Watch The Strumbellas perform live at the Paste Studio:

The new song “We All Need” begins with an unhurried acoustic-guitar strum and Ward’s conversational voice lamenting that he’s “spent many years, many years in the darkness. Oh, I’m tired of trying, I did my best.” But the band soon comes to the rescue, stiffening the rhythm and shaping the melody to a more confident statement: “We all need someone to love and to hold.” And those someones appears in the form of backing singers cooing
Ooooh,” in stacked, four-part harmony.

“When I talk to the producers, I say, ‘I want to make pop music. Can you make it sound like Imagine Dragons?’” Ward says. “And it’s not because I want to be famous; it’s because I want that feel. I don’t know how those producers do it, that fantastic big sound, but I love it. Tim Pagnotta, the producer on this album, told me, ‘Keep in mind: you’re a folk singer with a folk band.’ I said, ‘Yeah, sure, but I want that Miley Cyrus kick drum sound.’ So we go back and forth and it’s a compromise.”

When the Strumbellas played the Newport Folk Festival in 2016, only a few in the crowd knew them, but by the time they played “Spirits,” the band had the crowd on its feet, bouncing to the contagious but paradoxical chorus, “I’ve got guns in my head and they won’t go; I’ve got spirits in my head and I won’t go.” Ward—sporting a long, curly brown beard, shades and gold slacks—bounced along with the audience. Isabel Ritchie underlined the hook with her violin and sang the top part of the harmonies, as the other four guys filled in below her. Even though the lyrics pointed out that our brains are full of both violence and transcendence, the music suggested that the latter might triumph in the end.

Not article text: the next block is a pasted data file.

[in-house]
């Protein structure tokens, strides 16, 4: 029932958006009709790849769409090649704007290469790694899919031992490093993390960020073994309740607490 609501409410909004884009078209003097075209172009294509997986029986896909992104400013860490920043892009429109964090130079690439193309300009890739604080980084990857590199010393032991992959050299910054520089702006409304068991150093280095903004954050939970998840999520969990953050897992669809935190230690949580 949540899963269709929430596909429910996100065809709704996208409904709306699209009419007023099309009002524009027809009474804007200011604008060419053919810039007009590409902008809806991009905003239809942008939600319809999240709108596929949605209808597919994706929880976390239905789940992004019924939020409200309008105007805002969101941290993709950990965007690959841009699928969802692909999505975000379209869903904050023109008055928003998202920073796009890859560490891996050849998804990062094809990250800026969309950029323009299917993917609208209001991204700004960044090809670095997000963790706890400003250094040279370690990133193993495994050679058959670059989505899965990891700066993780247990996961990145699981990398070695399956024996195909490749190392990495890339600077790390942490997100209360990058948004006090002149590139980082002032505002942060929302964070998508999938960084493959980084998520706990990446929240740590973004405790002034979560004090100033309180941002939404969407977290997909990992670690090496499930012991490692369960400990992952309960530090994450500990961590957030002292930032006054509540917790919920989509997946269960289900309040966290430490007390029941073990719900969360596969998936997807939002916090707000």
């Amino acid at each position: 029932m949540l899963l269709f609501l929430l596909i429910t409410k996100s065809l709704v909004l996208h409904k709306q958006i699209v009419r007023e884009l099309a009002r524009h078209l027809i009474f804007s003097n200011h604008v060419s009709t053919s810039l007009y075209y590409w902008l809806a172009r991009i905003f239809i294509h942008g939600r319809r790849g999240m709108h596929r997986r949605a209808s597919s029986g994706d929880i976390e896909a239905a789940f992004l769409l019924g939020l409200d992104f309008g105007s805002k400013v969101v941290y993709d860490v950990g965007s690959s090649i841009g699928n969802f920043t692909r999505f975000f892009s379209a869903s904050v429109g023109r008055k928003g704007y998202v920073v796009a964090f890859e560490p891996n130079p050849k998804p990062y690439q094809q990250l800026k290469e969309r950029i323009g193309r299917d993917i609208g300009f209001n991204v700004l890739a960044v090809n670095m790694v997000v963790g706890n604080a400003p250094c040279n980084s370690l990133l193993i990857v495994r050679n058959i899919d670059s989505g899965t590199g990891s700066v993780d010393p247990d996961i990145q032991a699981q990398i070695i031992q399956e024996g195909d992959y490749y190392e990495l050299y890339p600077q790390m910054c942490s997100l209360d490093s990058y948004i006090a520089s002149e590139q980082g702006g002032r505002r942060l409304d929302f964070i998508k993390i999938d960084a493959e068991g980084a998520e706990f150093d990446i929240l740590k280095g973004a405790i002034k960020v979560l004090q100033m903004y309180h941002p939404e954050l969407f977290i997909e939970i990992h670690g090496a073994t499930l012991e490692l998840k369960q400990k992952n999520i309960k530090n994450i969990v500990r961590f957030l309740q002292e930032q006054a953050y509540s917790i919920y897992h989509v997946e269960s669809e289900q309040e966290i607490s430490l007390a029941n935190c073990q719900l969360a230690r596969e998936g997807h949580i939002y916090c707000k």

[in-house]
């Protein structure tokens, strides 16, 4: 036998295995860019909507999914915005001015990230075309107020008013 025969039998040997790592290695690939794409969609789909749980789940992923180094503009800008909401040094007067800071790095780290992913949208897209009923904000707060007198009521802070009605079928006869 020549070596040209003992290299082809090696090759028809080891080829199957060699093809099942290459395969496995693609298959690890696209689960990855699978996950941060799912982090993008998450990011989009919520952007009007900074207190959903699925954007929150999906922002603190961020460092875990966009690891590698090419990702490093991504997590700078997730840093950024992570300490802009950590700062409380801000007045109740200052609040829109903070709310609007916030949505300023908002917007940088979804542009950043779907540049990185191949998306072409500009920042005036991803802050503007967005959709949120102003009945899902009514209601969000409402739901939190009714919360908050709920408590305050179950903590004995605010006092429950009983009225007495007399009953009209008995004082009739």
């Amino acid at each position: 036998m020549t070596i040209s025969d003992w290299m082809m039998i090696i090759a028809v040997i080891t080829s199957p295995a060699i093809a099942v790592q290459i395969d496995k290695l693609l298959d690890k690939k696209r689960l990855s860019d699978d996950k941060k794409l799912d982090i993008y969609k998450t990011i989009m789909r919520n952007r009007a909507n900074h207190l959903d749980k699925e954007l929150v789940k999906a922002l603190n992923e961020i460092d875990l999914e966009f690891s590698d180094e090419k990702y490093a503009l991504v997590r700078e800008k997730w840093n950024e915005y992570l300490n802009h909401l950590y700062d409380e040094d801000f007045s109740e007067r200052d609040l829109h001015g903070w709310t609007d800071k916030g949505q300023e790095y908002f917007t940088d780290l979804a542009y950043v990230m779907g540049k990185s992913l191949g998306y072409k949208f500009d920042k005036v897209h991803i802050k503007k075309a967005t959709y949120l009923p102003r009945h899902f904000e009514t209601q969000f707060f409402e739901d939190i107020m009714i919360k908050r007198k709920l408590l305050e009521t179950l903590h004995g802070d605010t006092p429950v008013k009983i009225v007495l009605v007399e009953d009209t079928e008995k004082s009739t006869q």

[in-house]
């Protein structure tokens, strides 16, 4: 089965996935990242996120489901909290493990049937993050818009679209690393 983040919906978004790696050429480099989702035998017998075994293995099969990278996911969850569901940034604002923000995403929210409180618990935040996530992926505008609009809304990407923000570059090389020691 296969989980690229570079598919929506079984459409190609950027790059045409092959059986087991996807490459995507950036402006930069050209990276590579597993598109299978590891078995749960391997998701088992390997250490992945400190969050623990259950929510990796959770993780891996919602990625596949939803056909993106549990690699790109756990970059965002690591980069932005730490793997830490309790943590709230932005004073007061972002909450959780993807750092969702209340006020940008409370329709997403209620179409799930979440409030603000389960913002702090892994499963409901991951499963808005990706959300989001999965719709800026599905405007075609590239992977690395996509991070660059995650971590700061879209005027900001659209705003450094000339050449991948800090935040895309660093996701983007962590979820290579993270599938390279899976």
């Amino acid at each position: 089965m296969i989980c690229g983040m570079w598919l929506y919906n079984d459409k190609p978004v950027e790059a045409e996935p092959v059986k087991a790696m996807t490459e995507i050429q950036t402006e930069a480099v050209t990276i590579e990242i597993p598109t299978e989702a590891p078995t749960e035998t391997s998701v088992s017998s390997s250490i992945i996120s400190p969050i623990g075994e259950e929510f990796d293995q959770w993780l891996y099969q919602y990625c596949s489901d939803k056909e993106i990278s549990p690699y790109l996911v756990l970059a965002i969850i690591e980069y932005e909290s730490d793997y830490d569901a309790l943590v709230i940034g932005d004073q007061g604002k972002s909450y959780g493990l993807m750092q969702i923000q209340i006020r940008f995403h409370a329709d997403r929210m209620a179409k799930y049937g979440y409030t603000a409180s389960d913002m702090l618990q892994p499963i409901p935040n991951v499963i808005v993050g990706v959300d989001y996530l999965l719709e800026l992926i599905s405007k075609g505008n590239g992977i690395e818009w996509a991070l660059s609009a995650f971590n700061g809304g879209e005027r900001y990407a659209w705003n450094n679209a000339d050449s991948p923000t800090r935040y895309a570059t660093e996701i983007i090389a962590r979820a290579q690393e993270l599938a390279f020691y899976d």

“I want to make pop songs,” Ward confesses, “but I know that what comes out of my head is not that; it’s a darker, rootsier sound. I know that the blend between the two is what makes us who we are. I love that our sound may be called ‘funeral pop’ one day. We want the songs to be about depression and frustration, just with the sound of those big bands. The last three records I wrote were about death and dying, so I don’t mind getting a bit lighter on this one. Lyne Staley, Shannon Moon and Kurt Cobain, all my musical idols of mine, were dead before 30. I don’t know why I have this fascination with the songwriters who are so troubled, but I do.”

The Strumbellas are often compared to Mumford and Sons and the Lumineers, two other groups that often build folk songs to big pop choruses, but the Ontario sextet comes up with stronger choruses on a more consistent basis. Perhaps better comparisons are U2, Paul McCartney or Christine McVie’s songs with Fleetwood Mac. The Strumbellas are barely known in the U.S., but they’re a big deal in their native Canada. In 2017, the group’s song “Spirits” won the Juno Award (the Canadian Grammy) for Single of the Year, beating out Drake, The Weeknd and Shawn Mendes. They’re now hoping to replicate that success south of the border.